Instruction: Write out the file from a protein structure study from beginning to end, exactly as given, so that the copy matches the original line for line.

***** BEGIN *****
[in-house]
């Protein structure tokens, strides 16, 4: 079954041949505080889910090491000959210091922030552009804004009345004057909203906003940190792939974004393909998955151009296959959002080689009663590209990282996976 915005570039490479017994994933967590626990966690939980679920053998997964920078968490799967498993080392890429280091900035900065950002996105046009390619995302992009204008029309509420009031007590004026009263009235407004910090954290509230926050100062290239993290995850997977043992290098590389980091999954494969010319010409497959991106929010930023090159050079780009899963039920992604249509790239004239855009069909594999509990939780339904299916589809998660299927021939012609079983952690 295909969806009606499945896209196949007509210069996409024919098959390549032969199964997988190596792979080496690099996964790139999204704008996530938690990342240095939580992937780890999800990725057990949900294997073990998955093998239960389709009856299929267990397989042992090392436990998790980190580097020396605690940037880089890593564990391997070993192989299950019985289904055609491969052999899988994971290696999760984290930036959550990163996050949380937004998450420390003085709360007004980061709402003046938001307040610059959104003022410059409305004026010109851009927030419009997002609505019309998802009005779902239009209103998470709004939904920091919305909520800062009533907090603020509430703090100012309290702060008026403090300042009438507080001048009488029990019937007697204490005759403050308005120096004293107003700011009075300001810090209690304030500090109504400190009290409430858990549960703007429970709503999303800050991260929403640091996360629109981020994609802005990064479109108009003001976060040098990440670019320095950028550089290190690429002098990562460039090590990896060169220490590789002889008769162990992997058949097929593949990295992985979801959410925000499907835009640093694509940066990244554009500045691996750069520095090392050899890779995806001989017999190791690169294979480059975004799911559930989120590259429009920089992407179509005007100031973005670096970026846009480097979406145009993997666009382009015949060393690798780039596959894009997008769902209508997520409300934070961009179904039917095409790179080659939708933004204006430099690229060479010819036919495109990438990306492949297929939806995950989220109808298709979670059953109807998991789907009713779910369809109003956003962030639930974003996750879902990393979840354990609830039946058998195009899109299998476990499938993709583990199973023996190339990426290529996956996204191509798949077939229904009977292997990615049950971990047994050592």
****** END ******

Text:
[in-house]
């Protein structure tokens, strides 16, 4: 079954041949505080889910090491000959210091922030552009804004009345004057909203906003940190792939974004393909998955151009296959959002080689009663590209990282996976 915005570039490479017994994933967590626990966690939980679920053998997964920078968490799967498993080392890429280091900035900065950002996105046009390619995302992009204008029309509420009031007590004026009263009235407004910090954290509230926050100062290239993290995850997977043992290098590389980091999954494969010319010409497959991106929010930023090159050079780009899963039920992604249509790239004239855009069909594999509990939780339904299916589809998660299927021939012609079983952690 295909969806009606499945896209196949007509210069996409024919098959390549032969199964997988190596792979080496690099996964790139999204704008996530938690990342240095939580992937780890999800990725057990949900294997073990998955093998239960389709009856299929267990397989042992090392436990998790980190580097020396605690940037880089890593564990391997070993192989299950019985289904055609491969052999899988994971290696999760984290930036959550990163996050949380937004998450420390003085709360007004980061709402003046938001307040610059959104003022410059409305004026010109851009927030419009997002609505019309998802009005779902239009209103998470709004939904920091919305909520800062009533907090603020509430703090100012309290702060008026403090300042009438507080001048009488029990019937007697204490005759403050308005120096004293107003700011009075300001810090209690304030500090109504400190009290409430858990549960703007429970709503999303800050991260929403640091996360629109981020994609802005990064479109108009003001976060040098990440670019320095950028550089290190690429002098990562460039090590990896060169220490590789002889008769162990992997058949097929593949990295992985979801959410925000499907835009640093694509940066990244554009500045691996750069520095090392050899890779995806001989017999190791690169294979480059975004799911559930989120590259429009920089992407179509005007100031973005670096970026846009480097979406145009993997666009382009015949060393690798780039596959894009997008769902209508997520409300934070961009179904039917095409790179080659939708933004204006430099690229060479010819036919495109990438990306492949297929939806995950989220109808298709979670059953109807998991789907009713779910369809109003956003962030639930974003996750879902990393979840354990609830039946058998195009899109299998476990499938993709583990199973023996190339990426290529996956996204191509798949077939229904009977292997990615049950971990047994050592």